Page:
What changed the overall dimension of the train explosion was the fact that in addition to the scientists the train was carrying explosive materials, most likely ammonium nitrite, which is used as a fertilizer, as a replacement for TNT as a rocket fuel and for explosives. Ammonium nitrite was used in the Oklahoma City truck bomb that destroyed the entire front part of the multi-story Alfred P Murrah Federal Building.

In Ryongchon the blast not only destroyed the train but caused significant damage in the surrounding area, killing some 160 people and injuring 1,300. Most notably, the bodies of the Syrian scientists were shipped home in lead-lined coffins, suggesting the bodies were highly radioactive. If the reports are true, then along with explosives the train (or the scientists) were transporting a large amount of enriched uranium or plutonium.

If there was enriched uranium on board the Ryongchon train and proximate to the Syrian scientists on board, and since the train was coming from the Chinese border, it follows that the uranium was being brought by the scientists for use in tests carried out in North Korea.  Syria has neither uranium nor uranium-enrichment capabilities. Iran has set up centrifuge “farms” to enrich uranium.

Uranium vs plutonium

In early June, Iran signaled to the International Atomic Energy Agency that it intended to step up production of feed-stocks for its centrifuges, something it can do under the so-called nuclear deal, or Joint Comprehensive Plan of Action (JCPOA). The feed-stock for a centrifuge is uranium hexafluoride.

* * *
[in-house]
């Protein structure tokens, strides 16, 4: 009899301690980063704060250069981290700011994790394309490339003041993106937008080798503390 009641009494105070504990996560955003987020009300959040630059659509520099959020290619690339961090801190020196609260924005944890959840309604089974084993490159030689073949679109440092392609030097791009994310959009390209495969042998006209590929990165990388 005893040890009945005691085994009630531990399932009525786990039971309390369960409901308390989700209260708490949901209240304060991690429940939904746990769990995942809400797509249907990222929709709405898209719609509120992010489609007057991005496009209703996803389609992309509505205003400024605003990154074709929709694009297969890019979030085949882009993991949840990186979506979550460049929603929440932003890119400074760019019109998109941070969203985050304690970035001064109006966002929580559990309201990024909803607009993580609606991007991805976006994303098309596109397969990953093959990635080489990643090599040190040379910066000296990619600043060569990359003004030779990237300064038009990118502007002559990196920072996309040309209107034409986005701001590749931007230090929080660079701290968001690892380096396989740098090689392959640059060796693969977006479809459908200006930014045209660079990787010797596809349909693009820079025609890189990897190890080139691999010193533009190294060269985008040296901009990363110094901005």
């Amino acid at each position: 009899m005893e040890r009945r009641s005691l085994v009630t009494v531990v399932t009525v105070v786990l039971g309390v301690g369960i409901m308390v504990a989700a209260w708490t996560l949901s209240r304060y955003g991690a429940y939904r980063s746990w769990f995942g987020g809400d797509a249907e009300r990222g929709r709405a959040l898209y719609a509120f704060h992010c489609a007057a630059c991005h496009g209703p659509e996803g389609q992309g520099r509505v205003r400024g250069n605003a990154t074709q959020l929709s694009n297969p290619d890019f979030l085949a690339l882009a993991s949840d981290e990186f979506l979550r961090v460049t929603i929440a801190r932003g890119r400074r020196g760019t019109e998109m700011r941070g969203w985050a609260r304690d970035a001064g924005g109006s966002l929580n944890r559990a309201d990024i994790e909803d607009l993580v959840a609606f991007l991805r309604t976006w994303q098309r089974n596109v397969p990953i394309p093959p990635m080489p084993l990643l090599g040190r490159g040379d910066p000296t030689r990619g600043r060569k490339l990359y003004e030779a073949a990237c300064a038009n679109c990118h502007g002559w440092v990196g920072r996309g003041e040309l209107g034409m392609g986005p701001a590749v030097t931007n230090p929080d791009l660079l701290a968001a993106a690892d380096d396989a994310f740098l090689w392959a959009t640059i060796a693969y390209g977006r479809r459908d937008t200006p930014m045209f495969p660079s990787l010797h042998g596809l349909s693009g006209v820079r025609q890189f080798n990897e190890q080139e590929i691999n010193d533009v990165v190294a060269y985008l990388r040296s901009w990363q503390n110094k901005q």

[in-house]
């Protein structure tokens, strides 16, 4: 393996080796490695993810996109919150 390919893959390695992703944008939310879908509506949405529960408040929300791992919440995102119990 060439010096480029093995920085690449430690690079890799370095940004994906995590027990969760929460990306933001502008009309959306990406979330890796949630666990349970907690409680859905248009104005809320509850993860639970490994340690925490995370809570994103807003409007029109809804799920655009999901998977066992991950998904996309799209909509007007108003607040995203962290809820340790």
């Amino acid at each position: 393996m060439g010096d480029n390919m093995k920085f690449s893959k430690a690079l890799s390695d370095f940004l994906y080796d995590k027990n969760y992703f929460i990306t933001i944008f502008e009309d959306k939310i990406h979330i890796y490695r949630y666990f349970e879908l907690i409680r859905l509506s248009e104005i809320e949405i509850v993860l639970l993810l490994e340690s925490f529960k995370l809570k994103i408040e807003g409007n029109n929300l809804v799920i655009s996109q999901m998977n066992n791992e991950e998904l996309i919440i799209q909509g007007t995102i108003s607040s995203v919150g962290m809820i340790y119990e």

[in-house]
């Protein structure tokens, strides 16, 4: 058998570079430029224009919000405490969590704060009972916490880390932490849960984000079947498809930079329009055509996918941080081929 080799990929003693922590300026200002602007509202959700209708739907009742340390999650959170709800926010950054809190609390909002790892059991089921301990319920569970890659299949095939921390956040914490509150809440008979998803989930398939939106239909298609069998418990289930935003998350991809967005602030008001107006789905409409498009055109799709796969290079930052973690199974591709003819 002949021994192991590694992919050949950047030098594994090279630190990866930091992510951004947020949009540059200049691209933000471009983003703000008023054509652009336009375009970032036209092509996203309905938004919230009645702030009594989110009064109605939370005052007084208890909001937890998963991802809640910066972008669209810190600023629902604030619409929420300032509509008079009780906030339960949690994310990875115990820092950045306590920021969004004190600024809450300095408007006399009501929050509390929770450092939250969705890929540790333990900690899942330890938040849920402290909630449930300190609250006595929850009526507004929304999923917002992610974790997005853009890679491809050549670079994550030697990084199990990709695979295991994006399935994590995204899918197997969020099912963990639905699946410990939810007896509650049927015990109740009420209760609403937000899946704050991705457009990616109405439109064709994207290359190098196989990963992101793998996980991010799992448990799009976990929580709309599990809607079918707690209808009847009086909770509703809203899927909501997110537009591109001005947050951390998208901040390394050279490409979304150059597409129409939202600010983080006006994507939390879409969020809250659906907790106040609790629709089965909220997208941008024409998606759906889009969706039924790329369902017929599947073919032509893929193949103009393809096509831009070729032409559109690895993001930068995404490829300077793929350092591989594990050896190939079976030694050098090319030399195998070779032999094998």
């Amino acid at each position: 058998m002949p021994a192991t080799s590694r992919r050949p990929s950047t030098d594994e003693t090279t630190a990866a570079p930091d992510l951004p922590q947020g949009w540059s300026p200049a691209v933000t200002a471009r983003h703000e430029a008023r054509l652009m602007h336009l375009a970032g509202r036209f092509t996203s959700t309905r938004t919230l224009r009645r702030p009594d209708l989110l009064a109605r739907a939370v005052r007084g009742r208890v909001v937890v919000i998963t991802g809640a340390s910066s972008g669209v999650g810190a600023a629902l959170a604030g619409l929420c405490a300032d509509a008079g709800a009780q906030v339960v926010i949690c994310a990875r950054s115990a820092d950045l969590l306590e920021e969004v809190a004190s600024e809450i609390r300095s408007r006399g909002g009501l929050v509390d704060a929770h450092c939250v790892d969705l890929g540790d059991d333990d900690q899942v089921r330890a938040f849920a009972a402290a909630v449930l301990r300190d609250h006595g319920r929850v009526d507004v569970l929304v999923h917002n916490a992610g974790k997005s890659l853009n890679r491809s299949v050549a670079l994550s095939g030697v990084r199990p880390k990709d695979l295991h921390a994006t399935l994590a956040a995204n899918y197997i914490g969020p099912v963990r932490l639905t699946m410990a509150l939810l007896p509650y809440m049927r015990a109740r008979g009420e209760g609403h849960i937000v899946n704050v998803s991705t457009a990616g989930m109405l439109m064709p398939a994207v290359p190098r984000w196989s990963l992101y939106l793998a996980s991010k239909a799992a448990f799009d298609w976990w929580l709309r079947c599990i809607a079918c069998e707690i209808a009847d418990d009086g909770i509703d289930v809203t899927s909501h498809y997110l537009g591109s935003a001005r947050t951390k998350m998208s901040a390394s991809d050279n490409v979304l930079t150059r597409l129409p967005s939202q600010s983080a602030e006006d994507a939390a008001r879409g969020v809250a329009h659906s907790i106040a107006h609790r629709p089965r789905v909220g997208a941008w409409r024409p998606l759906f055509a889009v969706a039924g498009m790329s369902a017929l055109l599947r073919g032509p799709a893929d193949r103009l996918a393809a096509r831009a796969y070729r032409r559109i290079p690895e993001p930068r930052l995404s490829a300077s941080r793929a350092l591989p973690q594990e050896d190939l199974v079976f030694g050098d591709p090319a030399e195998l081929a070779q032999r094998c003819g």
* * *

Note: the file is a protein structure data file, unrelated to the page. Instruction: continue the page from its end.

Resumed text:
Yongbyon can produce plutonium (Pu-239) from uranium (U-238).  How much plutonium it can produce isn’t known, but until recently a plutonium-fueled bomb seemed out of reach for both Iran and North Korea. If this assessment is right, then the quickest way to get workable nuclear weapons is with a uranium bomb, similar to what was dropped on Hiroshima. The fact that all but the most recent North Korean blast were in that category means that what the North Koreans were doing is exploding uranium (atomic) bombs and that the fuel for them was likely coming from Iran.

As a historical footnote, the US had only one uranium bomb, which was never tested and was used against Hiroshima. The bomb dropped on Nagasaki was a plutonium device, and it had been tested. The US had other plutonium atomic weapons in its early arsenal before hydrogen bombs were developed. There was in 1944 and 1945 a major shortage of enriched uranium, which is why the plutonium bomb became the expedient way to get an atomic weapon. Iran, however, is in pursuit of both uranium and plutonium weapons.